decided: May 10, 1976.
UNEMPLOYMENT COMPENSATION BOARD OF REVIEW OF THE COMMONWEALTH OF PENNSYLVANIA
PAULETTE A. SIENE, APPELLANT
Appeal from the Order of the Unemployment Compensation Board of Review, in case of In Re: Claim of Paulette A. Siene, No. B-126743.
Lawrence H. Sindaco, for appellant.
Charles G. Hasson, Assistant Attorney General, with him Sydney Reuben, Assistant Attorney General, and Robert P. Kane, Attorney General, for appellee.
Judges Crumlish, Jr., Kramer and Rogers, sitting as a panel of three. Opinion by Judge Kramer.
[ 24 Pa. Commw. Page 431]
This is an appeal by Paulette A. Siene from a decision of the Unemployment Compensation Board of Review, which denied her claim for benefits. The issue in this case is whether Siene is a full-time student working her way through college or a full-time worker attempting to continue her education. We hold that she is the latter, and reverse.
Siene was employed for one and one-half years as an assembly tester by the Radio Corporation of America (RCA). Siene worked the 4:00 P.M. to 12:30 A.M. shift
[ 24 Pa. Commw. Page 432]
at RCA, and, while employed at RCA, she attended school at Kings College, Wilkes-Barre, Pennsylvania as a full-time day student. Siene was laid off by RCA because of lack of work in January of 1975. In January of 1975, prior to being laid off, Siene became a full-time student at Mansfield State College. Siene applied for benefits, but the Bureau of Employment Security, the referee and the Board denied benefits on the basis that Siene is a full-time student, and, therefore, not available for work.*fn1
Siene was not represented by counsel before the referee, and the very short transcript of testimony in this case consists solely of questions asked Siene by the referee. The relevant portions of Siene's testimony are as follows:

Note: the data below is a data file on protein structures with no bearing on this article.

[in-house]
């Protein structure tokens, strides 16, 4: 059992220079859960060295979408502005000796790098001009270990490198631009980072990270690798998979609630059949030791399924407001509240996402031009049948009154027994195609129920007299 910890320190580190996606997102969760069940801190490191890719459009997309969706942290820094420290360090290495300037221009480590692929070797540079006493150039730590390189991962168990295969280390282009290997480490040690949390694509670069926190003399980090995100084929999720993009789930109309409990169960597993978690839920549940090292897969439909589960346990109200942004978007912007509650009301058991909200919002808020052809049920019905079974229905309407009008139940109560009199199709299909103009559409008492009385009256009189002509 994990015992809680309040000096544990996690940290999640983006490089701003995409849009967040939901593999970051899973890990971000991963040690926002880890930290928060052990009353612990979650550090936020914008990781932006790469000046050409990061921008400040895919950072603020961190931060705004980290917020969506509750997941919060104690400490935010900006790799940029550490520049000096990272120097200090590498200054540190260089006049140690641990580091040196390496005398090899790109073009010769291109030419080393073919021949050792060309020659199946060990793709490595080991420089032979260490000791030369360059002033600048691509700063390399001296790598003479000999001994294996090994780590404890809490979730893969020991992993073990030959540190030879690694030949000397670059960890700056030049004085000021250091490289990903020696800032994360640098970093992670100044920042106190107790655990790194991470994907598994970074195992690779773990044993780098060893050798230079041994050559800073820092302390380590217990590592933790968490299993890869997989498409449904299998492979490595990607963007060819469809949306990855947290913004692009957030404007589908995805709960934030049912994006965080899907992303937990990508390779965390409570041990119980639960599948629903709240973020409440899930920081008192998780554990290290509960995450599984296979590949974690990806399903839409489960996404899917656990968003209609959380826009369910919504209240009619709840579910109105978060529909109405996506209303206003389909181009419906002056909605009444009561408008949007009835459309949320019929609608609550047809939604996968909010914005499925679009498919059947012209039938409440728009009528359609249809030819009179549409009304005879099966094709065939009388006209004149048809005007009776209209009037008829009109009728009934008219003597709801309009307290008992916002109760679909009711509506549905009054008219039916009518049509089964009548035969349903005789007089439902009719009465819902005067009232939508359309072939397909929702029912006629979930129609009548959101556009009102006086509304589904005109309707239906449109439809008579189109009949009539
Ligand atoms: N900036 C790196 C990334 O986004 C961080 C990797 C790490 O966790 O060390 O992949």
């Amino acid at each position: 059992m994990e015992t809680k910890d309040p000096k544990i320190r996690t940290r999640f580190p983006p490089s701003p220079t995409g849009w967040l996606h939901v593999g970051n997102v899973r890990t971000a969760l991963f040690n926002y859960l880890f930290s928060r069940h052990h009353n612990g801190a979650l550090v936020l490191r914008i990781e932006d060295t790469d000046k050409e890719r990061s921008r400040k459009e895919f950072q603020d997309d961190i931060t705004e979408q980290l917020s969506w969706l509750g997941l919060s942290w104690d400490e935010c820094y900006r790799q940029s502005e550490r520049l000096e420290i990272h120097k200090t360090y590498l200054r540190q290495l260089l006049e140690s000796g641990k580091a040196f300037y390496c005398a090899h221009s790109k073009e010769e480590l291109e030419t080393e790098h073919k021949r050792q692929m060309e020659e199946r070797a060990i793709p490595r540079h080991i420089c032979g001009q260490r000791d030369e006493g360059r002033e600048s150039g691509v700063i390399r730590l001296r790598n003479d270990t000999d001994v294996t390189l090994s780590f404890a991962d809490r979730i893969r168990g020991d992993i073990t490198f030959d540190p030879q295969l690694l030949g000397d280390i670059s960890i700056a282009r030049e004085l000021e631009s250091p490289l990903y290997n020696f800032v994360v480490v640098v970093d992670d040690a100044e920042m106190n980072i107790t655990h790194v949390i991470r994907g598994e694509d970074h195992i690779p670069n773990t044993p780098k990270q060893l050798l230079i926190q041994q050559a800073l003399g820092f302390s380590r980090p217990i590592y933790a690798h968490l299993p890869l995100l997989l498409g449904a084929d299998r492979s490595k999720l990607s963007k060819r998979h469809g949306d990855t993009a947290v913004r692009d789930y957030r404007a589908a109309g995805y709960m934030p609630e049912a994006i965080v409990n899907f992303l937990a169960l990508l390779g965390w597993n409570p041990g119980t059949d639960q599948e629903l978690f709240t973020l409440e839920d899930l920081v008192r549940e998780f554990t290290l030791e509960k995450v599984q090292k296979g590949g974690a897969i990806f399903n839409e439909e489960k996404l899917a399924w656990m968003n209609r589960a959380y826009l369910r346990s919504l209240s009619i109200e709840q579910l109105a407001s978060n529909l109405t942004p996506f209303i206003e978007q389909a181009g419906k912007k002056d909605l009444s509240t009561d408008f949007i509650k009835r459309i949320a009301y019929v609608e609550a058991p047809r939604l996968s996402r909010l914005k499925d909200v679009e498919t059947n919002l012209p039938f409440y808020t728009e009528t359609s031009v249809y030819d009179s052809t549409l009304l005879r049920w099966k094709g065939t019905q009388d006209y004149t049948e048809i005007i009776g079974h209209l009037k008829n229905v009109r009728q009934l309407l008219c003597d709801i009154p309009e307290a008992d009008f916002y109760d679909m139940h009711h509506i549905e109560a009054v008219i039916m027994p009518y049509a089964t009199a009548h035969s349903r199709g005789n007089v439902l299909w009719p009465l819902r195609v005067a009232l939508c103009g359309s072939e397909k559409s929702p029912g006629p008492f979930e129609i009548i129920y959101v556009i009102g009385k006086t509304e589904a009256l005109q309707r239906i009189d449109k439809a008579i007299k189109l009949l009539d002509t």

"Q. And, you are going to return to Mansfield [State College] in September?
A. Well, I really don't know, it depends if I could get the money to go back.
"Q. If this office found you a full time job, daylight hours, would you take it?
A. Yes, I would."
"Q. Well, if R.C.A. offered you a day time job would you take it?
A. Yes, I would go right back."
"Q. What about the Fall then, when the school term begins?
A. I would go back and I would try to take new courses at a local college, or I would try to go back and forth.
Q. All right, is there anything else?
A. Well, as you see, I have been working full-time while going to college, and I don't consider myself
[ 24 Pa. Commw. Page 433]
a student working, I consider myself a full-time employee going to school.
The reason I did appeal was I feel that there was no reason why I can't return to work, I have always altered my schedule for school to accommodate my working schedule because it is just like, no work, no school and I am, right now, practically supporting my whole family."
"Q. If R.C.A. called you today, and said they have work starting next Monday, day time, same job that you had, would you take it?
A. Yes, I would.
Q. In the Fall you would make whatever adjustments you could to keep going to school; is that right?
A. Right, but if it came to it I would have to quit school and work."
This case once again brings before this Court the problem of drawing a line "between claimants who are basically students and claimants who are basically committed to the work force but in addition are attempting to better themselves by continuing their education."*fn2 The Unemployment Compensation Law is not intended to subsidize full-time students who are working their way through school. Full-time students are presumed not to be realistically and genuinely attached to the labor force, and, therefore, not available for work.*fn3 This presumption, however, is not conclusive. Claimants may rebut the presumption by showing that, despite their status as students, they are realistically and genuinely attached to the labor market.*fn4
[ 24 Pa. Commw. Page 434]
Having carefully examined the very short record in this case, we conclude that Siene has met her burden of rebutting the presumption that, as a full-time student, she is not available for work. Siene demonstrated a willingness not only to reschedule her classes but to leave school, if necessary, in order to obtain employment. Her primary goal is to obtain another job rather than to obtain an education. The Board committed an error of law by concluding that Siene was not available for work solely because she was a full-time student.
And Now, this 10th day of May, 1976, the order of the Unemployment Compensation Board of Review, dated July 21, 1975, denying benefits to Paulette A. Siene, is hereby reversed, and this matter is remanded to the Unemployment Compensation Board of Review for the purpose of determining benefits.
Reversed and remanded.